Republican loyalists skeptical of Donald Trump in Milwaukee

Wisconsin Gov. Scott Walker, onstage, introduces U.S. Sen. Ted Cruz, foreground, at a Milwaukee County Republican Party dinner on Friday night.

Wisconsin Gov. Scott Walker, onstage, introduces U.S. Sen. Ted Cruz, foreground, at a Milwaukee County Republican Party dinner on Friday night.

(Mike De Sisti / AP)

If Donald Trump loses Wisconsin’s GOP presidential primary Tuesday, the Republican dinner here Friday night could help explain why.

Local party loyalists showed little love and sometimes outright disdain for the New York billionaire as they chowed down on fried fish in the American Serb Hall, where two bars flank the banquet room and old-timers played cards in a bowling alley next door.

It didn’t help that while rival candidates John Kasich and Ted Cruz attended the dinner, Trump sent Sarah Palin to speak on his behalf. The crowd giggled during her disjointed speech.

See more of our top stories on Facebook >>


Mary Jo Thompson, 61, held two glasses of white Zinfandel because, she said, the prospect of Trump winning the nomination makes her so anxious.

“His behavior is abominable — his body language, just the way he carries himself and the faces that he makes,” said Thompson, a nurse who has voted Republican her entire life.

Although Trump is the Republican front-runner, he simply hasn’t connected with the party faithful here. He trails Cruz in polls.

“I don’t see Donald Trump going into any Republican venue and really seeking out any Republicans,” said David Karst, chairman of the Milwaukee County Republican Party. “If he’s serious, he needs to reach out and start building a coalition.”

Many of the hundreds at the dinner view Trump as immature, insufficiently conservative or out of touch with their concerns. The distance between Trump and local Republicans is most evident when it comes to Scott Walker, Wisconsin’s governor.

Walker, who briefly ran for president before dropping out last fall, has an 80% approval rating among Republicans who plan to vote in Tuesday’s primary, according to a recent Marquette University poll.

Trump is supported by only 27% of that group, and he further damaged himself by criticizing Walker in radio interviews this week.


“It was a disaster,” said Alberta Darling, a Wisconsin state senator who is supporting Cruz. “Most people know our state is a lot better off now than it was.”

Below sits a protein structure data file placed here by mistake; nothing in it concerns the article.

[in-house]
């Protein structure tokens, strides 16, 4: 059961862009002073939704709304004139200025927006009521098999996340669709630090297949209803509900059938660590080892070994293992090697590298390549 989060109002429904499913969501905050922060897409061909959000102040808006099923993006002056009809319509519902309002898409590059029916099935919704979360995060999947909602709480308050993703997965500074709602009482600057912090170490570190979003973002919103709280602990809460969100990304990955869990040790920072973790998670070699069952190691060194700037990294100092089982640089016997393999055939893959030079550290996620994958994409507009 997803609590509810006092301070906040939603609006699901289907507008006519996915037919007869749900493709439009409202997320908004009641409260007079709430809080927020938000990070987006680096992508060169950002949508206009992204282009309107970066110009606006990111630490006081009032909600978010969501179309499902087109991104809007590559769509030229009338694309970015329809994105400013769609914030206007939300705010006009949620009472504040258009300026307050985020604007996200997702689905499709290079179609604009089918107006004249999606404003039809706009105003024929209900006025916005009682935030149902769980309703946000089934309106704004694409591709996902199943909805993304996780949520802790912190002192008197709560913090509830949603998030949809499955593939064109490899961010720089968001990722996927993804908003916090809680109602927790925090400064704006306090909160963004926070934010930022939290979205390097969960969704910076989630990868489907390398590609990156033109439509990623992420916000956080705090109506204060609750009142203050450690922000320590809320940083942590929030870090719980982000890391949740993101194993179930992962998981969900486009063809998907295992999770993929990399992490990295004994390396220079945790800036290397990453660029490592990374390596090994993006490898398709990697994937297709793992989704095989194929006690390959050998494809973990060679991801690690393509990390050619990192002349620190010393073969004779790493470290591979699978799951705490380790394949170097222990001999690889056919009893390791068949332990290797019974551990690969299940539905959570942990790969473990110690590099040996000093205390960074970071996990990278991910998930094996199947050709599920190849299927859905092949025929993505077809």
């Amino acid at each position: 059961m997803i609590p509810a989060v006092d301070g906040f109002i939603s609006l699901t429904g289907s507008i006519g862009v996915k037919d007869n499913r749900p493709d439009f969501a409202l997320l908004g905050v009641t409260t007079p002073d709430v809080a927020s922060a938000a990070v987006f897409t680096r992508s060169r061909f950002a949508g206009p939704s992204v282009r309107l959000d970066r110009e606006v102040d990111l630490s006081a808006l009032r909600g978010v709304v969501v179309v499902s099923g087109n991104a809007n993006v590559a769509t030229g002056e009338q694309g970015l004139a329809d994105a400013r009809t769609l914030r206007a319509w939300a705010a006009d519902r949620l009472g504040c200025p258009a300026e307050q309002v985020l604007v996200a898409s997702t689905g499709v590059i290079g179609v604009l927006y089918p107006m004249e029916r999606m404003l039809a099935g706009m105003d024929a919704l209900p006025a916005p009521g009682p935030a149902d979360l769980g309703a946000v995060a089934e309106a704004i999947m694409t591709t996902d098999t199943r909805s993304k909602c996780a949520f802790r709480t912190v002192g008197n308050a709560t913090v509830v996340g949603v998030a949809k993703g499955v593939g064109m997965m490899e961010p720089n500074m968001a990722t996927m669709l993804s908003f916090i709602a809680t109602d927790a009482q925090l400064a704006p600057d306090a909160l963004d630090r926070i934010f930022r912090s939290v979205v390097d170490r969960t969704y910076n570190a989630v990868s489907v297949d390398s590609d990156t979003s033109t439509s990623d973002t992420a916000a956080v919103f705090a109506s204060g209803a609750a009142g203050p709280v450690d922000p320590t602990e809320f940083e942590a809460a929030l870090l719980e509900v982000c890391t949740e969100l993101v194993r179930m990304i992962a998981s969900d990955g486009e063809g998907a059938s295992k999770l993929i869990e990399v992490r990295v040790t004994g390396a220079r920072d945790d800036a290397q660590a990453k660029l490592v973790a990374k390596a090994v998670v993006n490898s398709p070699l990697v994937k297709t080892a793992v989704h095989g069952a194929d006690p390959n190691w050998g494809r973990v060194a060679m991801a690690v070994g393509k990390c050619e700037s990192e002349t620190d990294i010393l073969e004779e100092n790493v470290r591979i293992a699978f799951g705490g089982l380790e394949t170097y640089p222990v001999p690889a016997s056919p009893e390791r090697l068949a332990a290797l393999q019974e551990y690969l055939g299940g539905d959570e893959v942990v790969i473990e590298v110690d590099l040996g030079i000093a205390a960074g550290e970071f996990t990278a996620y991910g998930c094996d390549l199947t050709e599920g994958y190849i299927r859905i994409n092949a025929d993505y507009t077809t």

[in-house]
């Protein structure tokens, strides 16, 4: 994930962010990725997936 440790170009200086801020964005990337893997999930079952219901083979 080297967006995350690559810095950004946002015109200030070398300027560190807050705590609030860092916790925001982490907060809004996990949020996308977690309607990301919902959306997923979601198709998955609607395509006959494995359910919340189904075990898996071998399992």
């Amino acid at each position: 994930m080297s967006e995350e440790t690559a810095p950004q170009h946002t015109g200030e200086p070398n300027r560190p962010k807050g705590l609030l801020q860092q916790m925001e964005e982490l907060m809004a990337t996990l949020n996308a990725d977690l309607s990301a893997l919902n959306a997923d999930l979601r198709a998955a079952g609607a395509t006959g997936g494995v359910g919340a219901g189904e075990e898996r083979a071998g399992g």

Loyalty to Walker, who attended Friday’s dinner and endorsed Cruz earlier in the week, has been firm after Republicans rallied around the governor to protect him from an unsuccessful recall effort in 2012.

TRAIL GUIDE: All the latest news on the 2016 presidential campaign >>

“We’ve been through blood on this stuff,” Darling said.


John Schaff, 53, a contractor from Milwaukee, said he was on the fence about Trump until this week.

Trump’s criticism of Walker and Walker’s endorsement of Cruz convinced him that the Texas senator was the right choice in the primary.

“We’re in [Walker’s] corner,” Schaff said. “We’re backing him 100%.”

For others, their dislike for Trump goes back further.


“I saw that first debate, and that killed it for me,” said Paula Potkonjak, 53, who works in a fragrance store and lives in Milwaukee. “There was no substance to the man. And then he attacks Megyn Kelly [the Fox News anchor].”

Dragomir Marinkovich, 52, of Hales Corner said he’s been a Cruz supporter since the beginning and views him as the only “true conservative” of the remaining candidates.

Trump, he said, is “a Democrat in Republican clothing.” In Wisconsin, “there’s a strong conservative base. He can’t fake it here.”

Follow @chrismegerian for more updates.


For more political coverage, go to


Donald Trump is about to blow up the California primary. Here’s how

Donald Trump is now the least popular American politician in three decades


On campuses across the country, students are standing up for Donald Trump